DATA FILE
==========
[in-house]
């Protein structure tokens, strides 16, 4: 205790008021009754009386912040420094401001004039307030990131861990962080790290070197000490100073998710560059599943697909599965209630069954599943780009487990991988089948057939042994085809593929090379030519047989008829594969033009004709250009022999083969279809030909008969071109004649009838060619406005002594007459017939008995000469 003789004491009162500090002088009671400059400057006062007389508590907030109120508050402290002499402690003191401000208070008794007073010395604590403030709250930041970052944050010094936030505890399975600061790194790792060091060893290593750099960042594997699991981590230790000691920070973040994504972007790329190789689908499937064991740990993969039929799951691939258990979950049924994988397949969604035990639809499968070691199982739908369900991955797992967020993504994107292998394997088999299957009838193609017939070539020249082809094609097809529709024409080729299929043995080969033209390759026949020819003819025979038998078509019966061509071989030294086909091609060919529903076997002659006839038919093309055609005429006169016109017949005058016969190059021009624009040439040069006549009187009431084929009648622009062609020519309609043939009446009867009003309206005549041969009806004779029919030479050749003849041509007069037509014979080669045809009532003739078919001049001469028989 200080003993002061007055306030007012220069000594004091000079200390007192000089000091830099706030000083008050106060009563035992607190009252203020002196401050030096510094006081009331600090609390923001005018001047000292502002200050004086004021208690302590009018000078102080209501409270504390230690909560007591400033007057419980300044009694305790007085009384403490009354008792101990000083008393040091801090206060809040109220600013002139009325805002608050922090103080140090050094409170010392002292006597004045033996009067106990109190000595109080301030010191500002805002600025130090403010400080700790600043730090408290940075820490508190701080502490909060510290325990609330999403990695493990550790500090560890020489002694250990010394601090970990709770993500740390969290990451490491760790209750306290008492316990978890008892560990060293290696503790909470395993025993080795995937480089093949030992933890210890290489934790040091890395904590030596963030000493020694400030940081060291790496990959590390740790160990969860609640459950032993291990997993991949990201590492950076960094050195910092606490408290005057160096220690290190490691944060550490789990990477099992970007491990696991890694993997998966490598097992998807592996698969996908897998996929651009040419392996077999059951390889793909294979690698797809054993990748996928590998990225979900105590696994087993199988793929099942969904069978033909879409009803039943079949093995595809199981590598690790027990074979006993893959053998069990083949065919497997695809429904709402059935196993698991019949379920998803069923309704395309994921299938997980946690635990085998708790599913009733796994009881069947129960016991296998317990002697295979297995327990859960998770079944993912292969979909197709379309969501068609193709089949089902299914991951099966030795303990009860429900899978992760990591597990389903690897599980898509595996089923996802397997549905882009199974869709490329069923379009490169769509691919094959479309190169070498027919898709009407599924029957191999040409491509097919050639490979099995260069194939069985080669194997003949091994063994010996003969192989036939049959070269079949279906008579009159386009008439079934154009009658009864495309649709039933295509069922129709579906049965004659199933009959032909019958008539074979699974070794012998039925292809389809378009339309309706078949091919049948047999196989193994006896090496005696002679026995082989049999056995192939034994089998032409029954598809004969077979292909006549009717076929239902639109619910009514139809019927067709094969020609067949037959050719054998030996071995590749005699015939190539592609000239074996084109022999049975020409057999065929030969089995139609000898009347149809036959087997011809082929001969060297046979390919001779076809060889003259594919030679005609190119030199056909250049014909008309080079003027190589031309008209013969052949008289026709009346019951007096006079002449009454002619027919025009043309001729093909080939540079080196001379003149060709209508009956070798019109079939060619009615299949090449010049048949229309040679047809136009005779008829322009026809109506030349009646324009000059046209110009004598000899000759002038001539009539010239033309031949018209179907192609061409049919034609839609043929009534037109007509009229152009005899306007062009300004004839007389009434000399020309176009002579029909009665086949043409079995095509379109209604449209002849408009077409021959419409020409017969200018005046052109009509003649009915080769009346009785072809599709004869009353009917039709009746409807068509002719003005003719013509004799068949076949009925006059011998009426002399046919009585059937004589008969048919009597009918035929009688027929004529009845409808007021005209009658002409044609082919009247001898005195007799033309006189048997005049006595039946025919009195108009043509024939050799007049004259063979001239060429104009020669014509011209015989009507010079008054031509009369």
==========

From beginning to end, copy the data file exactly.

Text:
[in-house]
């Protein structure tokens, strides 16, 4: 205790008021009754009386912040420094401001004039307030990131861990962080790290070197000490100073998710560059599943697909599965209630069954599943780009487990991988089948057939042994085809593929090379030519047989008829594969033009004709250009022999083969279809030909008969071109004649009838060619406005002594007459017939008995000469 003789004491009162500090002088009671400059400057006062007389508590907030109120508050402290002499402690003191401000208070008794007073010395604590403030709250930041970052944050010094936030505890399975600061790194790792060091060893290593750099960042594997699991981590230790000691920070973040994504972007790329190789689908499937064991740990993969039929799951691939258990979950049924994988397949969604035990639809499968070691199982739908369900991955797992967020993504994107292998394997088999299957009838193609017939070539020249082809094609097809529709024409080729299929043995080969033209390759026949020819003819025979038998078509019966061509071989030294086909091609060919529903076997002659006839038919093309055609005429006169016109017949005058016969190059021009624009040439040069006549009187009431084929009648622009062609020519309609043939009446009867009003309206005549041969009806004779029919030479050749003849041509007069037509014979080669045809009532003739078919001049001469028989 200080003993002061007055306030007012220069000594004091000079200390007192000089000091830099706030000083008050106060009563035992607190009252203020002196401050030096510094006081009331600090609390923001005018001047000292502002200050004086004021208690302590009018000078102080209501409270504390230690909560007591400033007057419980300044009694305790007085009384403490009354008792101990000083008393040091801090206060809040109220600013002139009325805002608050922090103080140090050094409170010392002292006597004045033996009067106990109190000595109080301030010191500002805002600025130090403010400080700790600043730090408290940075820490508190701080502490909060510290325990609330999403990695493990550790500090560890020489002694250990010394601090970990709770993500740390969290990451490491760790209750306290008492316990978890008892560990060293290696503790909470395993025993080795995937480089093949030992933890210890290489934790040091890395904590030596963030000493020694400030940081060291790496990959590390740790160990969860609640459950032993291990997993991949990201590492950076960094050195910092606490408290005057160096220690290190490691944060550490789990990477099992970007491990696991890694993997998966490598097992998807592996698969996908897998996929651009040419392996077999059951390889793909294979690698797809054993990748996928590998990225979900105590696994087993199988793929099942969904069978033909879409009803039943079949093995595809199981590598690790027990074979006993893959053998069990083949065919497997695809429904709402059935196993698991019949379920998803069923309704395309994921299938997980946690635990085998708790599913009733796994009881069947129960016991296998317990002697295979297995327990859960998770079944993912292969979909197709379309969501068609193709089949089902299914991951099966030795303990009860429900899978992760990591597990389903690897599980898509595996089923996802397997549905882009199974869709490329069923379009490169769509691919094959479309190169070498027919898709009407599924029957191999040409491509097919050639490979099995260069194939069985080669194997003949091994063994010996003969192989036939049959070269079949279906008579009159386009008439079934154009009658009864495309649709039933295509069922129709579906049965004659199933009959032909019958008539074979699974070794012998039925292809389809378009339309309706078949091919049948047999196989193994006896090496005696002679026995082989049999056995192939034994089998032409029954598809004969077979292909006549009717076929239902639109619910009514139809019927067709094969020609067949037959050719054998030996071995590749005699015939190539592609000239074996084109022999049975020409057999065929030969089995139609000898009347149809036959087997011809082929001969060297046979390919001779076809060889003259594919030679005609190119030199056909250049014909008309080079003027190589031309008209013969052949008289026709009346019951007096006079002449009454002619027919025009043309001729093909080939540079080196001379003149060709209508009956070798019109079939060619009615299949090449010049048949229309040679047809136009005779008829322009026809109506030349009646324009000059046209110009004598000899000759002038001539009539010239033309031949018209179907192609061409049919034609839609043929009534037109007509009229152009005899306007062009300004004839007389009434000399020309176009002579029909009665086949043409079995095509379109209604449209002849408009077409021959419409020409017969200018005046052109009509003649009915080769009346009785072809599709004869009353009917039709009746409807068509002719003005003719013509004799068949076949009925006059011998009426002399046919009585059937004589008969048919009597009918035929009688027929004529009845409808007021005209009658002409044609082919009247001898005195007799033309006189048997005049006595039946025919009195108009043509024939050799007049004259063979001239060429104009020669014509011209015989009507010079008054031509009369």